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Recent advances in applying decision science to managing national forests

October 31, 2012

Management of federal public forests to meet sustainability goals and multiple use regulations is an immense challenge. To succeed, we suggest use of formal decision science procedures and tools in the context of structured decision making (SDM). SDM entails four stages: problem structuring (framing the problem and defining objectives and evaluation criteria), problem analysis (defining alternatives, evaluating likely consequences, identifying key uncertainties, and analyzing tradeoffs), decision point (identifying the preferred alternative), and implementation and monitoring the preferred alternative with adaptive management feedbacks. We list a wide array of models, techniques, and tools available for each stage, and provide three case studies of their selected use in National Forest land management and project plans. Successful use of SDM involves participation by decision-makers, analysts, scientists, and stakeholders. We suggest specific areas for training and instituting SDM to foster transparency, rigor, clarity, and inclusiveness in formal decision processes regarding management of national forests.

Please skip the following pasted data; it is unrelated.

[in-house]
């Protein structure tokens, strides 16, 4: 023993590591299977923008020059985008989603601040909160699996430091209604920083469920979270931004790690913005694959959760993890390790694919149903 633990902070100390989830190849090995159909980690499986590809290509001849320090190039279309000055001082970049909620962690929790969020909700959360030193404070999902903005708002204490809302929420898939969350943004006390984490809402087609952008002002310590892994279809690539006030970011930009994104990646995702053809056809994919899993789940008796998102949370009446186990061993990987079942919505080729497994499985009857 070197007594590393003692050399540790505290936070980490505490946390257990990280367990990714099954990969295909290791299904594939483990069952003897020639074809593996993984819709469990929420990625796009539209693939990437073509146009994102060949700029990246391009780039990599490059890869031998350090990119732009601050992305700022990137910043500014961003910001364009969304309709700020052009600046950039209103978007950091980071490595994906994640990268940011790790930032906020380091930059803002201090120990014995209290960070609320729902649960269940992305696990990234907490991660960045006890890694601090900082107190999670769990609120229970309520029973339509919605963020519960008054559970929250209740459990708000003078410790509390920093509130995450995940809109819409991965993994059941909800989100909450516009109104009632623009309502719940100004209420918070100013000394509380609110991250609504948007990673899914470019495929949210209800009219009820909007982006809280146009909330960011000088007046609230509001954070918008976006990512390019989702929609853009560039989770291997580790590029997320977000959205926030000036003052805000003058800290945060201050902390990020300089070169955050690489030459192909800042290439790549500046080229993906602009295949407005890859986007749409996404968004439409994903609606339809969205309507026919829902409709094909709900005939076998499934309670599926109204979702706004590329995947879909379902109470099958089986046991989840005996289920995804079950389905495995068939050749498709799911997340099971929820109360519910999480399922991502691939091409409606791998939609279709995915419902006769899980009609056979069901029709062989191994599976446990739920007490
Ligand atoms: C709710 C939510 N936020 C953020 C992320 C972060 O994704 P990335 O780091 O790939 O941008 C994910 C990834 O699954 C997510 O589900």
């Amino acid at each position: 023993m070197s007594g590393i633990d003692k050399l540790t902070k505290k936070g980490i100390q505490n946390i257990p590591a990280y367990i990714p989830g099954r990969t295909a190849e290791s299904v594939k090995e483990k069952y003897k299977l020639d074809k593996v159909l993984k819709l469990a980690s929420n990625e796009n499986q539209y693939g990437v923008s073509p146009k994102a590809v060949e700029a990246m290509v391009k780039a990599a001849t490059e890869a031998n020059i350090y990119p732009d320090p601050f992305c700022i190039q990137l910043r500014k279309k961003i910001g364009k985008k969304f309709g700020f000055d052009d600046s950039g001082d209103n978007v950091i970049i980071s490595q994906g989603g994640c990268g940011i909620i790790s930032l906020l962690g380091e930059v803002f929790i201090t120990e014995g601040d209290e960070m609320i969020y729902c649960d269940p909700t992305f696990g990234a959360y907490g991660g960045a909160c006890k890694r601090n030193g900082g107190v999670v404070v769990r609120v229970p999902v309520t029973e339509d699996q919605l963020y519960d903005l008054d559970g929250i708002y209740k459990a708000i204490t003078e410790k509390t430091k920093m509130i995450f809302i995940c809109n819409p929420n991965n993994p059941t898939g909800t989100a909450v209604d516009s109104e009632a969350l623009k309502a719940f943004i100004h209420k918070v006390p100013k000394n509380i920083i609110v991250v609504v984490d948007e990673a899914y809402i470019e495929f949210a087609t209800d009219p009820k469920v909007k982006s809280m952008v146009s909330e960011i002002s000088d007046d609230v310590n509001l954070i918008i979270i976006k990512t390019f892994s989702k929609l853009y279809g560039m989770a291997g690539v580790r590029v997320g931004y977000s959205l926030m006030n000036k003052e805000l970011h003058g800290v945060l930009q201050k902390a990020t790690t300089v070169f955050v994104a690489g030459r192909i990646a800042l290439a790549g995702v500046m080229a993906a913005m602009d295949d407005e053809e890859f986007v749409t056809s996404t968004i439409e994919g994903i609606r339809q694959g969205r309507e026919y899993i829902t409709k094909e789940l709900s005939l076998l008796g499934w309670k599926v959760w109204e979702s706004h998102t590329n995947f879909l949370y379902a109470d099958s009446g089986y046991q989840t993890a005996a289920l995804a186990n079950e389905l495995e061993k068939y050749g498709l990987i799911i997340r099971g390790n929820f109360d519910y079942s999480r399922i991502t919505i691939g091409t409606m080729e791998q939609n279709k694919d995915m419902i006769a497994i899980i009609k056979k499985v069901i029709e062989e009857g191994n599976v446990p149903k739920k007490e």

Citation Information

Publication Year 2012
Title Recent advances in applying decision science to managing national forests
DOI 10.1016/j.foreco.2012.08.024
Authors Bruce G. Marcot, Matthew P. Thompson, Michael C. Runge, Frank R. Thompson, Steven McNulty, David Cleaves, Monica Tomosy, Larry A. Fisher, Bliss Andrew
Publication Type Article
Publication Subtype Journal Article
Series Title Forest Ecology and Management
Index ID 70040578
Record Source USGS Publications Warehouse
USGS Organization Patuxent Wildlife Research Center